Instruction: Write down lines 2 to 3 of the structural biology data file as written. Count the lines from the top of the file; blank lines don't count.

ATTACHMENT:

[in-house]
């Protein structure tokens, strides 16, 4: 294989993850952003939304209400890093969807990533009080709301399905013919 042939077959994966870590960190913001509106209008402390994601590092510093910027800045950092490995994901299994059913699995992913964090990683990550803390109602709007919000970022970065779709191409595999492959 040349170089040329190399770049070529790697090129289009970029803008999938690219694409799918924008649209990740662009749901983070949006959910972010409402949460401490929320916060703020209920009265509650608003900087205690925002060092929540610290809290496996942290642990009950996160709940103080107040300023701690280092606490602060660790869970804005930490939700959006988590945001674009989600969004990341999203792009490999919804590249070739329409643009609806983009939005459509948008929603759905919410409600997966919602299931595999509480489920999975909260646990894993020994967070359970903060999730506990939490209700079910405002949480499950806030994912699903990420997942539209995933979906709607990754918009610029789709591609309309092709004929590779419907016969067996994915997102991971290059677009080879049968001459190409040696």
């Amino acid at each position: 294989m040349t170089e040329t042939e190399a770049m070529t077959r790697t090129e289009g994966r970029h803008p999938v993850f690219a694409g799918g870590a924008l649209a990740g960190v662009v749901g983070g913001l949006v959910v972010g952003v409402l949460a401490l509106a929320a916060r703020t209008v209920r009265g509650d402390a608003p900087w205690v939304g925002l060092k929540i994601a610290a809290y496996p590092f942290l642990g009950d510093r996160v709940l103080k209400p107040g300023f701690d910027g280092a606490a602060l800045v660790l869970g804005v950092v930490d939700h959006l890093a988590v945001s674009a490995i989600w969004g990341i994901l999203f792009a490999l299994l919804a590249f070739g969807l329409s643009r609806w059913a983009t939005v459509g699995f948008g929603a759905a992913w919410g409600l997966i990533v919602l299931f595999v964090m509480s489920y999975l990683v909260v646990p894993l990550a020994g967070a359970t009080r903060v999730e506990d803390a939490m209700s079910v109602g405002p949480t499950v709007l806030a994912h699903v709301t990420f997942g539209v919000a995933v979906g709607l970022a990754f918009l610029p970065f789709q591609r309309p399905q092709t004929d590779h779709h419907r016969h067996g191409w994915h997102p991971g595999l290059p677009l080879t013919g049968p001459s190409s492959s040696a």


């Protein structure tokens, strides 16, 4: 294989993850952003939304209400890093969807990533009080709301399905013919 042939077959994966870590960190913001509106209008402390994601590092510093910027800045950092490995994901299994059913699995992913964090990683990550803390109602709007919000970022970065779709191409595999492959 040349170089040329190399770049070529790697090129289009970029803008999938690219694409799918924008649209990740662009749901983070949006959910972010409402949460401490929320916060703020209920009265509650608003900087205690925002060092929540610290809290496996942290642990009950996160709940103080107040300023701690280092606490602060660790869970804005930490939700959006988590945001674009989600969004990341999203792009490999919804590249070739329409643009609806983009939005459509948008929603759905919410409600997966919602299931595999509480489920999975909260646990894993020994967070359970903060999730506990939490209700079910405002949480499950806030994912699903990420997942539209995933979906709607990754918009610029789709591609309309092709004929590779419907016969067996994915997102991971290059677009080879049968001459190409040696």
């Amino acid at each position: 294989m040349t170089e040329t042939e190399a770049m070529t077959r790697t090129e289009g994966r970029h803008p999938v993850f690219a694409g799918g870590a924008l649209a990740g960190v662009v749901g983070g913001l949006v959910v972010g952003v409402l949460a401490l509106a929320a916060r703020t209008v209920r009265g509650d402390a608003p900087w205690v939304g925002l060092k929540i994601a610290a809290y496996p590092f942290l642990g009950d510093r996160v709940l103080k209400p107040g300023f701690d910027g280092a606490a602060l800045v660790l869970g804005v950092v930490d939700h959006l890093a988590v945001s674009a490995i989600w969004g990341i994901l999203f792009a490999l299994l919804a590249f070739g969807l329409s643009r609806w059913a983009t939005v459509g699995f948008g929603a759905a992913w919410g409600l997966i990533v919602l299931f595999v964090m509480s489920y999975l990683v909260v646990p894993l990550a020994g967070a359970t009080r903060v999730e506990d803390a939490m209700s079910v109602g405002p949480t499950v709007l806030a994912h699903v709301t990420f997942g539209v919000a995933v979906g709607l970022a990754f918009l610029p970065f789709q591609r309309p399905q092709t004929d590779h779709h419907r016969h067996g191409w994915h997102p991971g595999l290059p677009l080879t013919g049968p001459s190409s492959s040696a």